On the street to a random stranger: "You are so pretty. Will you marry me?" = not okay
On the street to a random stranger: "Will you go drink something / eat something with me?" = not okay
that's actually pretty close to how I got a girlfriend when I was in my teens.
though it's best to start with "hi" if it's a random stranger you meet in public rather than just starting with "marry me" cause that would freak anyone out.
believe it or not, hard as this may be for you to believe interactions along the lines of
*chatting for a little while*
"could I get your number"
"sure, it's <number>"
"nice meeting you, cya"
can actually be part of normal, enjoyable, healthy social interaction for strangers who meet in public places like on the street or many other places.
And that's why I did not give this (hi ... chat ... phone number) as an example for being hit on inappropriately.
or were you just attacking a strawman of people who actually walk up to random strangers on the street and ask to marry them?
These were verbatim quotes, just translated from German to English.
To make it really really clear so that you cannot again make up stuff, the conversations went like this:
Male stranger: Hi.
Female: Uh, hi.
Male stranger: You are so pretty. Will you marry me?
becaue if that was the only thing you were attacking then I totally agree, walking up to someone on the street and asking for their hand in marriage without even asking their name first is a huge social faux pas.
even asking someone if they want to go for lunch some time is generally better left until after some initial introductions and pleasentries rather than just blurting it out.
Exactly. You got it. So why do you keep on talking about appropriate situations when I list inappropriate ones?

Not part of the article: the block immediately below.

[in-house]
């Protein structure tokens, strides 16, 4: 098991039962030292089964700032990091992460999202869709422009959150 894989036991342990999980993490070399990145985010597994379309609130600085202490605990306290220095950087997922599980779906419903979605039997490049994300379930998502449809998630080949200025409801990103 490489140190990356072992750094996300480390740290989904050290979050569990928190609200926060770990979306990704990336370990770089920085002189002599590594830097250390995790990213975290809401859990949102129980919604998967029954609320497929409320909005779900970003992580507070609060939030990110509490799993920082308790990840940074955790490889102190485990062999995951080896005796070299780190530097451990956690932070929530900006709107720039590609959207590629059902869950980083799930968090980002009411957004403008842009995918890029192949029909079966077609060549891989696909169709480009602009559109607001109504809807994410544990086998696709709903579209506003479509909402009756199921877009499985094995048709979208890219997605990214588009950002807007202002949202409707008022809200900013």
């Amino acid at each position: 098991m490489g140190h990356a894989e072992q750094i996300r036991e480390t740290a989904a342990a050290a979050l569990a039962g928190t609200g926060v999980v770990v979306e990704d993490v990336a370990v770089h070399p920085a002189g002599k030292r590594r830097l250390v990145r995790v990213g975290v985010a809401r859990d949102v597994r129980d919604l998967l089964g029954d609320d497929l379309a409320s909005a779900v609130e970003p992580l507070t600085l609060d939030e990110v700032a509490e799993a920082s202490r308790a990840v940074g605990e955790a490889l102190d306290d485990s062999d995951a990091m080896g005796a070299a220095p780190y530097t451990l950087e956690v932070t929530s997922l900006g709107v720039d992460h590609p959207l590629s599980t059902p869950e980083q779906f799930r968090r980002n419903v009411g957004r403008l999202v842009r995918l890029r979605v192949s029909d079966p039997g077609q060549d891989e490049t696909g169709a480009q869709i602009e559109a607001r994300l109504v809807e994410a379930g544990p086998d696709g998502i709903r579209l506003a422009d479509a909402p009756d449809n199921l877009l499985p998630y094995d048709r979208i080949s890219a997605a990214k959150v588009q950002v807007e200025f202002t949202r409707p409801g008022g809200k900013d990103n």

Outchanter wrote:So ultimately, the problem is not so much the hitting on as the way the hitting on is done?
SURPRISE! Did you just read only the last post or what? Let me summarize the conversation we had before you came in.
... maybe women being hit on is a reason some quit stem ...
Some dude: Men hit on women, big deal.
Me: a) I don't think women quit stem b/c of being hit on.
b) Being hit on inappropriately *is* a big deal.
That dude: What does being hit on inappropriately even mean? Sexual assault?
Me: Examples for okay approaches, examples for inappropriate ones.
Monika wrote:Jewish Orthodox and Arabic Israelis are exempted ... or discriminated against, how ever you want to see it.
I don't think you can be discriminated against by NOT being forced to do something your religion disapproves of.
That applies to the Orthodox, but not to the Arabs. Sure, [some|many] are not interested in joining the Israeli army. But having been in the army is extremely important in Israel, it's the basis for the essentially all future careers. And they are not only not forced to join, they are not allowed. Some Israeli politicians have suggested also drafting Arabic Israelis ... but it's not really likely this will happen any time soon. What might happen soon: civil substitute services. So finally (non-Orthodox) Jewish Israelis will have the option for serving in a non-military way. Also this will allow the Orthodox to be drafted, as they can then pick the civil option.
Cultural differences would require me to look for a study in US classrooms.
Then look for one. Start by clicking on the links in Jessica's posting.
Regarding gender, the differences between the US and Germany are rather small.
I have seen no teachers interact differently during certain subjects than others in the five elementary schools I went to.
I didn't ever notice it either. The teachers in those classes believed it didn't happen. The student in the classes did not believe it. When the teachers aimed for 50:50, reached 40:60 the boys believed they were disadvantaged. I.e.: That you did not notice means nothing.
I don't think socializing is the sole factor in interests between the sexes.
How come Chinese male and female students do not get different results on US SAT math questions?